Broadly, we see more of a magnified focus on EM under a Trump Presidency with the prospect of higher US policy rates and a stronger USD, which should weigh on South Africa as a dual-deficit country, albeit maybe less so than some of its peers. We see little meaningful upside of US policy on US growth in 2017 and hence are unable to be over-enthusiastic about it and the positive effects on South Africa, especially with a weaker Asia and prospects of US protectionism. The real unknown for 2017 is if South Africa’s yield offering – which since the US elections has provided adequate compensation – will still be protective enough. We think the curve may have to steepen somewhat, but again can outperform peers.
Ratings again will be an important factor wrapping together medium run growth and fiscal risks as well as the noise from parastatals. Indeed the ebb and flow of events around Eskom, particularly with regard to the issues of contingent liabilities and its nuclear build programme will dominate again.
In summary, with inflation likely to move lower (but less dramatically than expected by the market previously), growth grinding slightly higher and the labour market stabilising at a (very) weak level, 2017 might be described as ‘ok’, but from a developmental and inequality perspective will not be positive and result in another challenging year.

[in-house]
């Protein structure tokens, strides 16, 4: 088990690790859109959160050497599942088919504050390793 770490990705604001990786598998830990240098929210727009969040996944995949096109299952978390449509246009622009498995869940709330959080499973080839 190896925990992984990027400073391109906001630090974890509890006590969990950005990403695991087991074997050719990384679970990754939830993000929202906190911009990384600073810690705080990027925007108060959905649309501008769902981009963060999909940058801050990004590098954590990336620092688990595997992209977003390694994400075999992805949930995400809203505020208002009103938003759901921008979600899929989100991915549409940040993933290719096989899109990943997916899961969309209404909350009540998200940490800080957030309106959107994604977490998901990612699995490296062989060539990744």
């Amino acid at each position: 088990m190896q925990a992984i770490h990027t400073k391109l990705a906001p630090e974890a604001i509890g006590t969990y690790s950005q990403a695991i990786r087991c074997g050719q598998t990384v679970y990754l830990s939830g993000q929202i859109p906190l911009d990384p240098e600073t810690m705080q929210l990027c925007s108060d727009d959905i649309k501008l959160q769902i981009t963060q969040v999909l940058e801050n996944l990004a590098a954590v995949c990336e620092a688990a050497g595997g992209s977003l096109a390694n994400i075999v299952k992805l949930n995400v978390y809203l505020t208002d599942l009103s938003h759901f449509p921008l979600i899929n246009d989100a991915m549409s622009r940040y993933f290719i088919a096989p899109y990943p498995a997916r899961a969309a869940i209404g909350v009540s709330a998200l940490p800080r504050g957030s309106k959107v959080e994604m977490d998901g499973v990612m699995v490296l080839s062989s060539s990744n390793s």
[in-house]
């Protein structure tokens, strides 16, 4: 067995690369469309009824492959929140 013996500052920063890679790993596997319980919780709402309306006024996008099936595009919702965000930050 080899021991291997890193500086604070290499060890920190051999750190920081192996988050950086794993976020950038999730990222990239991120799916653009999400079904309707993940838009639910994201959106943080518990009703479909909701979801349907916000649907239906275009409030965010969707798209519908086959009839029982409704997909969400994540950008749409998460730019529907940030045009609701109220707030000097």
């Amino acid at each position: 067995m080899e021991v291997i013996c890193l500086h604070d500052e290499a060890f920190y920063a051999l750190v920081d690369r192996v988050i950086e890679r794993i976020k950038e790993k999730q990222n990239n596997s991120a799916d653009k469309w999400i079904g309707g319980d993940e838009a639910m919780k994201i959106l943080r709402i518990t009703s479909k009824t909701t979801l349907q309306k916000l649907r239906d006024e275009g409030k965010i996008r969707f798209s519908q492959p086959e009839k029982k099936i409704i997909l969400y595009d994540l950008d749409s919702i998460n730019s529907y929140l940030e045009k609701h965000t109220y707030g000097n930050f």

Putting all this together we see several broad sweeps of risk narrative:
Political from President Zuma consolidating at the8 JanuaryANC anniversary celebrations through to the elective conference at thestartofDecembervia the endJune/start JulyANC policy and consultative conference. The9 FebruaryState of the Nation Address from President Zuma, as in previous years, will be an important marker. We then see reshuffle risk throughend Januaryand start February. We also need to keep a continual watch on ANC splits within parliament.
A fiscal and ratings narrative arch encompassing the Budget expected in thelast week of February, ratings updates to come betweenApril and June(in a longer period than 2016 which saw the agencies more tightly bunched), the MTBPS in thelast week of Octoberand then further ratings updates atend November and start December.
We see growth broadly constant through the year in y-o-y terms after a step-up in Q1 data out inMarch. Inflation should fall from a December peak (and rebase and reweight published) inJanuarythrough to a bottom in June data out inJulyand then a rise back up to the top end of the SARB’s target.
We believe the SARB will be steady but hawkish throughout the year, ready to act on a weaker ZAR, higher inflation expectations or an unanchoring of the long end of the inflation forecast.
Much of the event risk is hard to put on the calendar. For example, the raft of court cases against state institutions and political leadership by opposition parties and the Zuma 783 corruption charge appeals procedure. These narratives will grind on in the background with some regularity.